• Cortical cataract – the opacity is localized in the superficial layers of the lens; visual acuity disturbances may be accompanied by double vision,
  • Subcapsular cranial cataract – the opacity localizes in the posterior lens capsule, develops slowly, but is often accompanied by light splitting and associated glare making it difficult to perform certain activities,
  • Nuclear cataract – the opacity is located in the lens nucleus and leads to myopia.

Symptoms of acquired cataracts

Senile cataracts appear around 50. year of age and may initially be unnoticeable to the patient – especially if he or she already has some visual impairment. What should be of concern?

  • deterioration of distance vision
  • problem with perception and color discrimination
  • better vision on cloudy days
  • seeing objects “as through a dirty glass”
  • Deterioration of self-care due to visual impairment

To diagnose cataracts, a simple visual acuity test is not enough. The doctor must perform an ophthalmoscopy, which is a viewing of the fundus of the eye. This is a non-invasive examination using a special ophthalmoscope speculum, which allows a thorough check of the changes seen in the fundus of the eye. Equally important is biomicroscopy, or slit-lamp examination. The test must be preceded by the administration of a pupil-dilating drug.

Treatment of acquired cataracts

In the early stages of cataracts, drugs can be administered in the form of drops, but their action does not always have the desired effect. In fact, the only effective way to eliminate senile cataracts is surgery to remove them. Until recently, only mature cataracts were operated on, but now ophthalmologists take the position that cataract surgery is advisable even in the early stages, as long as the visual impairment is severe enough to impede daily functioning.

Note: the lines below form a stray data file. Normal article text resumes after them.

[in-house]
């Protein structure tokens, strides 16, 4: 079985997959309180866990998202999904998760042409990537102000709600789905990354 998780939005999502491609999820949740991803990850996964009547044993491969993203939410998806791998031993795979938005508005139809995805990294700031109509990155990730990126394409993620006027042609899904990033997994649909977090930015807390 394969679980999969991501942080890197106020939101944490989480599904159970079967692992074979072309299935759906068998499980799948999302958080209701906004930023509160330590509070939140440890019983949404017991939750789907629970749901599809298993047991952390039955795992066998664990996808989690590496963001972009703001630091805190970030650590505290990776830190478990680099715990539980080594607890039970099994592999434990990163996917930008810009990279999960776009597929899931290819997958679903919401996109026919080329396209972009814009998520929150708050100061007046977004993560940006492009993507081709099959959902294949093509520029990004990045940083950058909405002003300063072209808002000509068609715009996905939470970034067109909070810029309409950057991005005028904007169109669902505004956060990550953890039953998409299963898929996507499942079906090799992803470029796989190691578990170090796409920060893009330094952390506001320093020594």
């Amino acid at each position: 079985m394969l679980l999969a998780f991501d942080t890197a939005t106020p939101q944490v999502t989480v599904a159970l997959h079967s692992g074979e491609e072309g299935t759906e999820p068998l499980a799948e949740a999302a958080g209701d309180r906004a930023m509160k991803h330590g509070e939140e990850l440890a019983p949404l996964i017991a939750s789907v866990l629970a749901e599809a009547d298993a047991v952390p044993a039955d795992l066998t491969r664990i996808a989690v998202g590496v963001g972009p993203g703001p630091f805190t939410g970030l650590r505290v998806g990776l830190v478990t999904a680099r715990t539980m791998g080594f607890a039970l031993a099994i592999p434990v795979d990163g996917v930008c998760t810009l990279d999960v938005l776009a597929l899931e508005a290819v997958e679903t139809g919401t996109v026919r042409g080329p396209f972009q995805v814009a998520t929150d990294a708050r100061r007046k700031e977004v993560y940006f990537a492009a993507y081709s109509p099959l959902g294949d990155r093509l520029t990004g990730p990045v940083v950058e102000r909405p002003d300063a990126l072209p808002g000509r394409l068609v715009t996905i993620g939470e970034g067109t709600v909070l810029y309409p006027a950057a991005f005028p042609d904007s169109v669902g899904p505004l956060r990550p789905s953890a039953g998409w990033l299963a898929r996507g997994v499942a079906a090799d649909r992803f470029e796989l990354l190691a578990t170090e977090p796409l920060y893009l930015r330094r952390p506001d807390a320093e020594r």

Cataract phacoemulsification – a method of removing cataracts using an ultrasonic tip and implanting an artificial intraocular lens. The procedure is performed under surface anesthesia applied as a gel or drops into the conjunctival sac. In place of the removed lens, a new one is inserted – a flexible, retractable, acrylic lens that unfolds on its own in the natural lens bag and settles in the right place in the eyeball. The incision is minimal (1.5 to 3 mm). We have many types of lenses that can, by the way, correct vision defects such as myopia, hyperopia, presbyopia or astigmatism.